A couple of months ago I
attended an event run by a friend. It was a bit “Meh”.
Nothing exactly wrong, but
all a bit vapid. No sense of direction. Lots of little things which were
clearly not thought about. Lots of things which could have been a lot better
for no more money, or substantially less.
We met for a restorative
coffee the next day. She was definitely in the “post show blues” mood and I was
trying to be supportive.
After a few coaching
moments when I asked her how many clients had been there, if she’d started any
good conversations and so on, I was asked for my honest feedback.
What a dangerous question.
So I proceeded carefully.
After all the usual
get-outs “how did you feel about it” I finally decided honesty was best.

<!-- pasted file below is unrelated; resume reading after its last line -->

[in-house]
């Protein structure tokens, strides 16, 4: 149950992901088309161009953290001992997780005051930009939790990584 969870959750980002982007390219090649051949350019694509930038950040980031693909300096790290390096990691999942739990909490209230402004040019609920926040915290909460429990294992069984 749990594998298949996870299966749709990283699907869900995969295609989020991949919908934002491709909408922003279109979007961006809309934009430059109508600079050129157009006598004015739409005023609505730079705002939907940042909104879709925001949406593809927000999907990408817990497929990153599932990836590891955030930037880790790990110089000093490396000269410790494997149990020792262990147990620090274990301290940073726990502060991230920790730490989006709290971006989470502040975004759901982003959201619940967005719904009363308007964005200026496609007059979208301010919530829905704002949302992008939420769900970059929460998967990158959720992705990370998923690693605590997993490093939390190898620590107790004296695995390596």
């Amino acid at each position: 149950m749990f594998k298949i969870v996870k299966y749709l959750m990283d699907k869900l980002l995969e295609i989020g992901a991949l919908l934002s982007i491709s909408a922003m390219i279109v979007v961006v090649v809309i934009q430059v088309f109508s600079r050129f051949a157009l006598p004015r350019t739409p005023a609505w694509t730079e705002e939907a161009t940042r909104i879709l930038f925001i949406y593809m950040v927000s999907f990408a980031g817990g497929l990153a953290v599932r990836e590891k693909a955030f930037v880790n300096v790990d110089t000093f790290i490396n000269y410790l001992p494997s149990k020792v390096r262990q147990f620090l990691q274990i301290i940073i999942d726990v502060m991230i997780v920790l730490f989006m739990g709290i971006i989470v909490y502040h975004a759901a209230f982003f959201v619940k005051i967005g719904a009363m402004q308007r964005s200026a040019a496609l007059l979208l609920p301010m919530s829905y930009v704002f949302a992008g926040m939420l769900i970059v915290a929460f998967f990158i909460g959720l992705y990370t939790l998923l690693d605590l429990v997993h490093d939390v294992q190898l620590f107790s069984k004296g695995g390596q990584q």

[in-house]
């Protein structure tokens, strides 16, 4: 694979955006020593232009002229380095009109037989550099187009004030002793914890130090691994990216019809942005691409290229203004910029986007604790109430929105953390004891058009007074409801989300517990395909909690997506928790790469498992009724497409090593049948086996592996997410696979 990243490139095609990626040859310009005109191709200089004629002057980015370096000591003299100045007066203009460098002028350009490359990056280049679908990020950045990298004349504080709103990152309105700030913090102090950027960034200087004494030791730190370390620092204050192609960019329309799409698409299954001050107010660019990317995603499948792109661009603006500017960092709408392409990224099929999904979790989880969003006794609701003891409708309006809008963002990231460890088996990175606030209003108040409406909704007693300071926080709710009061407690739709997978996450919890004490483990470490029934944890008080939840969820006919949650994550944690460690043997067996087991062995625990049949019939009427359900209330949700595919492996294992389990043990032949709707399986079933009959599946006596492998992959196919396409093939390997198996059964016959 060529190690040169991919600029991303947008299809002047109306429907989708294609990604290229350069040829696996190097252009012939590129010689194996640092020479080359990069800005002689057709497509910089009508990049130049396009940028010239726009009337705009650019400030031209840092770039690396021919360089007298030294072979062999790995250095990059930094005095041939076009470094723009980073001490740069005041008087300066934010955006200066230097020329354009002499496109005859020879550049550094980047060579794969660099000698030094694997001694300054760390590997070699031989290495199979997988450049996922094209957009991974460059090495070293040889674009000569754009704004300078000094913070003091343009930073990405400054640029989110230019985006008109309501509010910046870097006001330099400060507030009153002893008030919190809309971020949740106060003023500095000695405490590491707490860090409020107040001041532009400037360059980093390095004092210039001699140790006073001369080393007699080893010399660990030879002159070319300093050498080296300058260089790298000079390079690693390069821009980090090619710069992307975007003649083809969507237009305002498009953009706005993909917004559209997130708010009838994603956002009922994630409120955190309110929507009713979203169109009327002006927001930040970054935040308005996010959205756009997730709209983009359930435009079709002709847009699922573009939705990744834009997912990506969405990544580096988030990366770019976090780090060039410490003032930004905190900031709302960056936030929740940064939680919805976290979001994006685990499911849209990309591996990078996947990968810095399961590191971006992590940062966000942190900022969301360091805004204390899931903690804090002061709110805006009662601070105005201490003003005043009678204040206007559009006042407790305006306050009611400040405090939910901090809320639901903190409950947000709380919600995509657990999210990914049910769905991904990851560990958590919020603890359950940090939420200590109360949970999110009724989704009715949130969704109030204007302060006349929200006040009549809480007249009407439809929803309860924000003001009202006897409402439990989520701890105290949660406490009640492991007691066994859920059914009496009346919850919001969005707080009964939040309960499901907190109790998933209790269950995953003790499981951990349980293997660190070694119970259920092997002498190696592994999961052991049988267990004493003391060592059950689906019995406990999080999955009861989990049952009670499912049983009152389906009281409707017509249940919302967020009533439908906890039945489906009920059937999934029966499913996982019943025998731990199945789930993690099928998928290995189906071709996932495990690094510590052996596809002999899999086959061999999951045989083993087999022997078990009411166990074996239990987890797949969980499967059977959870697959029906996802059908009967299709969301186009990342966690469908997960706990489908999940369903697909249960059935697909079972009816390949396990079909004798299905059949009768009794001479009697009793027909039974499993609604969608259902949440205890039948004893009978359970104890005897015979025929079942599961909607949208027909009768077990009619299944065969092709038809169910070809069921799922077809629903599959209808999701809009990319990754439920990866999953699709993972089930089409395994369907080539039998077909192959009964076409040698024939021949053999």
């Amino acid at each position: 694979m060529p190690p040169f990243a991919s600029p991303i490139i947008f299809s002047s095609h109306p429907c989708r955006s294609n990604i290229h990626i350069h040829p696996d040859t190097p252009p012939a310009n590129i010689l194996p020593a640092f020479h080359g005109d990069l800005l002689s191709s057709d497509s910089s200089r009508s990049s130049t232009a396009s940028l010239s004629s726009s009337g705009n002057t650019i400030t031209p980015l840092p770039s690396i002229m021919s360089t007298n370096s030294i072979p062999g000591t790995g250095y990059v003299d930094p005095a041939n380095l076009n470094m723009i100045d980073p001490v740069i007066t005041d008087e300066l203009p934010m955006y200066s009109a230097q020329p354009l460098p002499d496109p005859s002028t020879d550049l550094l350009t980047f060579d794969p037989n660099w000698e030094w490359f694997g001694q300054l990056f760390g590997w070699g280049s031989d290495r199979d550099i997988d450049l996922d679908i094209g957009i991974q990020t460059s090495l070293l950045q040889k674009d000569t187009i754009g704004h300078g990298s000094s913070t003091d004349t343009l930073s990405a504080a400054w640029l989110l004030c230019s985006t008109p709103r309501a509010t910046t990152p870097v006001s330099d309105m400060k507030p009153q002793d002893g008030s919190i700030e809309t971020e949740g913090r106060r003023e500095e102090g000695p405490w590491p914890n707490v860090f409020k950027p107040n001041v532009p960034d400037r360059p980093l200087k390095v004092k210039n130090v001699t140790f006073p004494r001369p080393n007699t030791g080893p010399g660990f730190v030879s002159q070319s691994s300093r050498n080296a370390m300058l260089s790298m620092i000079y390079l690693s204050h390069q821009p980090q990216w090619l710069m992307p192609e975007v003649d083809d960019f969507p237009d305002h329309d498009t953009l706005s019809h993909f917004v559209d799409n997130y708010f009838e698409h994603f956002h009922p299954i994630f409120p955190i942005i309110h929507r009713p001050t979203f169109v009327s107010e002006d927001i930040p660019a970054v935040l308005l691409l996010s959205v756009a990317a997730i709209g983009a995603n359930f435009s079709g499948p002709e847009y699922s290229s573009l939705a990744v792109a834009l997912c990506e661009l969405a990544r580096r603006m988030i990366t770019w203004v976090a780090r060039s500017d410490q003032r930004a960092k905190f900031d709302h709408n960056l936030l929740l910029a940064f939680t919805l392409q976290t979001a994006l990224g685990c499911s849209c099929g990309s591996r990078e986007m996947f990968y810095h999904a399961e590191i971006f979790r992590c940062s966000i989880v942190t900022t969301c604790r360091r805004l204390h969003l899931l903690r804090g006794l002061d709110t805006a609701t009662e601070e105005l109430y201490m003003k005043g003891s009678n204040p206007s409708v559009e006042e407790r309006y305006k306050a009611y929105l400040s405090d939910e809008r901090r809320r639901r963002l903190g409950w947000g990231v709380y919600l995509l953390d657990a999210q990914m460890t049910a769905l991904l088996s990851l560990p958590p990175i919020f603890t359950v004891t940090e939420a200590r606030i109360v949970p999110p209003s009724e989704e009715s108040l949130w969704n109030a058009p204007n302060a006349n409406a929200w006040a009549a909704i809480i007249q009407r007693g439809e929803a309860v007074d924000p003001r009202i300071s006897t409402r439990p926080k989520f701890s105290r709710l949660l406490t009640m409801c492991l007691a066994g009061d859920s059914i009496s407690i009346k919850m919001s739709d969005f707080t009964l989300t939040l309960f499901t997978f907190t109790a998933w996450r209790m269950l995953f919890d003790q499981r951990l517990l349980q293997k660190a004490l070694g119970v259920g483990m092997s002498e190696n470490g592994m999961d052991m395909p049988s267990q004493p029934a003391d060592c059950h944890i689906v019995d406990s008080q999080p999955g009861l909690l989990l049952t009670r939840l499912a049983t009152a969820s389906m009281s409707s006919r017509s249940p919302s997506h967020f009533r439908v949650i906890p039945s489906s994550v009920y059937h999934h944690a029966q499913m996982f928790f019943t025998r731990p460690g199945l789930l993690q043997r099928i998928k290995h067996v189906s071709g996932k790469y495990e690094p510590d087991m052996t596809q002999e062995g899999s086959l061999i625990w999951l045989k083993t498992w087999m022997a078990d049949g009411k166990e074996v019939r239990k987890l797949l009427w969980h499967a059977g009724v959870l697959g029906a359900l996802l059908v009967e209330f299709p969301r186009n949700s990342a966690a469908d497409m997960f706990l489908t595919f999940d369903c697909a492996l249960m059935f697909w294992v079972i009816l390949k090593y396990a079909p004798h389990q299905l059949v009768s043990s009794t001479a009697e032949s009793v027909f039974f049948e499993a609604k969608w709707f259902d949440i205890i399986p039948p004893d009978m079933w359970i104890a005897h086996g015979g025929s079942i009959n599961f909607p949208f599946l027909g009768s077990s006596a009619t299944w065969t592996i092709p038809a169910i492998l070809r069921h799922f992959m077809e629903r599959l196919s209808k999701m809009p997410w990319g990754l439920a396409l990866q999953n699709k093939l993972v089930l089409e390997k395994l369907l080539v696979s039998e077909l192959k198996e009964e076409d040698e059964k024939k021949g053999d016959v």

“Do you think I know about
running events?” I asked.
Yes, of course.
“Do you think I could have
made the event more successful?”
Yes, of course. That’s what
“Did you think I would
charge you for my advice?”
No, we’re mates and I often
give you advice for free.
“So why didn’t you ask?”
Now as she was a friend,
and in a receptive mood, we were able to explore a little. There are lots of
areas of our lives where asking for help is easy to do and yet we don’t. For
any number of reasons. We want to prove we can do it ourselves. We think asking
for help makes us look weak, but after another round of coffees, to my surprise,
the reason my friend had such a blind spot was that she didn’t even think to
It’s a theme I’ve touched
on in other posts, but she was so busy booking the venue, arranging the
canapés, sending the invitations and so on that she simply didn’t lift her head
from the details and ask “why am I doing this?”
So do ask me, ask your
friends, ask someone who knows. The worst answer you’ll get is “You have
thought of everything.”
Any comments? Email firstname.lastname@example.org